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January 25, 2019

Volume 40, Number 41

The City of Austin has invested heavily in contracts for wind energy to produce electricity.  It indicated it may continue to do so in the future.  Austins commitments have helped Texas emerge as the nations leader in wind energy. This is taking place in a state where oil is king, with no signs of relinquishing its crown.  So, what is the future for wind as a power source?

Let’s get this out of the way up front:  wind power can exist alongside Texas abundance of oil and gas.  Its not an either/or situation.  In fact, visual evidence exists in West Texas where both giant spinning wind turbines and oil/gas wells dot the same wide-open landscape.  It’s a below-ground industry working beside an above-ground dynamic.

Back to the original question, what is the future for wind power?  Wind energy is an expanding business.  And it is not just for generating electricity.  For instance, there are nearly 13,000 wind turbines operating in Texas for electricity.  Yet, there are still another 80,000 wind turbines spinning in the state that are used for pumping water and other purposes.  (Think windmills pumping water in the days of the Old West.)

We focus on Austin’s energy needs, rightly so.  But considering the future of wind energy it’s important to note “wind power has become an invaluable tool in the rural economic development space,” reports Powering Texas.  It is providing opportunities for landowners and local school districts, as well as creating jobs,

The national wind energy association reports Texas is home to nearly four-dozen manufacturing facilities and numerous component suppliers.  This is a growing support group for the expanding wind energy industry.  Not only this, but eight of the worlds ten largest wind farms are in the US and five of those are in Texas.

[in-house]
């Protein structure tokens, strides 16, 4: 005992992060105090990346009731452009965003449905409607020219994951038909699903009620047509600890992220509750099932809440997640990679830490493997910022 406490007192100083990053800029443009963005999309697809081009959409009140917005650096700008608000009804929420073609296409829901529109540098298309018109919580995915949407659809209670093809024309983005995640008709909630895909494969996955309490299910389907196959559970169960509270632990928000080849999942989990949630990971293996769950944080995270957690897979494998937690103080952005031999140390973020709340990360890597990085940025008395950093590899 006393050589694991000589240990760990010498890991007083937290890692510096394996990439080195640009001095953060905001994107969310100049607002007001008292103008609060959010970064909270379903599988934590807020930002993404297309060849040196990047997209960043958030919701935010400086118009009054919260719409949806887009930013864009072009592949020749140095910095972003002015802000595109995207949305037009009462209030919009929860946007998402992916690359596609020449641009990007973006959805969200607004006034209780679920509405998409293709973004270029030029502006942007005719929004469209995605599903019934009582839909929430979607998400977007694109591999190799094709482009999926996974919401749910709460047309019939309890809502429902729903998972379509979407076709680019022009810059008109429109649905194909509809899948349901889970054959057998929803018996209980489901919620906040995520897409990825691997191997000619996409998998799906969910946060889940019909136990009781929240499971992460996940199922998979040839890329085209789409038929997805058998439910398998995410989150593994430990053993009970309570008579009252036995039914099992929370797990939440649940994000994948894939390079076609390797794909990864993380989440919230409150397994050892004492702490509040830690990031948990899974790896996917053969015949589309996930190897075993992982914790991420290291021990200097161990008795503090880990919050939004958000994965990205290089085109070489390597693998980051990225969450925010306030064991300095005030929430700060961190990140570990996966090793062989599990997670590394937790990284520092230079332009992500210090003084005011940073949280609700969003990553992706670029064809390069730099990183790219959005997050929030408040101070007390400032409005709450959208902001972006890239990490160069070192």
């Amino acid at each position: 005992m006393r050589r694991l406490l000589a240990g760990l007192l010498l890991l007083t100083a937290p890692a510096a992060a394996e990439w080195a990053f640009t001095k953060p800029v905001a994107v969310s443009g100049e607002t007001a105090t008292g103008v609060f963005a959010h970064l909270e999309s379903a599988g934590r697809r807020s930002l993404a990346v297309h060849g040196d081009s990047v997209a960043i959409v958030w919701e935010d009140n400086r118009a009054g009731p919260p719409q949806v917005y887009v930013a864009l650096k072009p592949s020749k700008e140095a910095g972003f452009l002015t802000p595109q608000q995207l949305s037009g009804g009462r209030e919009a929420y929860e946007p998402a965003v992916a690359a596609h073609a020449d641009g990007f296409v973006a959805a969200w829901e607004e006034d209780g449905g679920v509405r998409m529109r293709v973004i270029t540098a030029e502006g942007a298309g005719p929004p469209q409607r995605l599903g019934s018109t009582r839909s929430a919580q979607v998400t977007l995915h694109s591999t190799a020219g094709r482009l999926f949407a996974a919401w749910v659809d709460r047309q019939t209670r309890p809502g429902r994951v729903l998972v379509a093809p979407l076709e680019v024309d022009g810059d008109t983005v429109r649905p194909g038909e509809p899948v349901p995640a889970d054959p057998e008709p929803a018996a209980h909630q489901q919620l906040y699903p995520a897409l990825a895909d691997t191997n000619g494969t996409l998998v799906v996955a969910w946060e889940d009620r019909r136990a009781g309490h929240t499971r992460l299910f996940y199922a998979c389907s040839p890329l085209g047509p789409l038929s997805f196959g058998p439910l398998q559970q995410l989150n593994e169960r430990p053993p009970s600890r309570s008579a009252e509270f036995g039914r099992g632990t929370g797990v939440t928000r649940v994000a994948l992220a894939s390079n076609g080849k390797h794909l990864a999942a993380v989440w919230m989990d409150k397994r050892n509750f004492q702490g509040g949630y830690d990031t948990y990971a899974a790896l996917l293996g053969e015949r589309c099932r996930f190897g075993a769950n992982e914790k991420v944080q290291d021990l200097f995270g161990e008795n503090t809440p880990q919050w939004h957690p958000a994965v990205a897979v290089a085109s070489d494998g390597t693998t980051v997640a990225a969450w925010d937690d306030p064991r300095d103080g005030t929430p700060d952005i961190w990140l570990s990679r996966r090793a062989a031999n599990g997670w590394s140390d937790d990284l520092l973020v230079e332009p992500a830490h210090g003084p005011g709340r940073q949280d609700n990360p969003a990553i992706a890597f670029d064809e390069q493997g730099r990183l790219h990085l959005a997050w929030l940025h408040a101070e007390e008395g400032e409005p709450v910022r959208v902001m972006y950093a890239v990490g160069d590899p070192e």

The US Department of Energy’s Energy Information Administration this month released bullish 2019 projections.  Some of its strong forecast is based on these facts:  1) there is already installed wind capacity in Texas amounting to 23,421 megawatts, 2) Texas wind capacity under construction is 6,148 megawatts, and 3) the wind capacity in advanced development is 1,804 megawatts.  Do the math.  In the pipeline (so to speak) is a capacity that will increase wind power in Texas by more than one-third.  This is a hefty increase, signifying a solid future. Read More

January 11, 2019

Volume 40, Number 39

Property values are increasing dramatically in high-demand, low-availability parts of Austin.  Take the land west of the UTAustin campus where hot new development projects include high-rise (and high-dollar) luxury living units.  But, prime land is at a premium.  So, how do you meet strong demand?  An emerging trend is to build in air space above existing structures that are ideally located.  At the forefront of this trend is a church.  Thats right, a church.

You couldn’t ask for a much more ideal location for high rise student living units than in the 2000 block of Guadalupe Street (The Drag), alongside the UTAustin campus.  This is the location of St. Austins Catholic ParishSt. Austins is in active negotiation for air space development rights above its property.  This could be a big win-win for both parties.

Currently we are negotiating an exclusive agreement with Greystar, where we will spend the next couple of months developing the financial model that tells us if we could make a project work for all of us,” the pastor, Rev. Fr. Charles Kullman, told his parish.  The property is huge.  It not only includes the church facility itself but other buildings such as the rectory, offices, school, etc.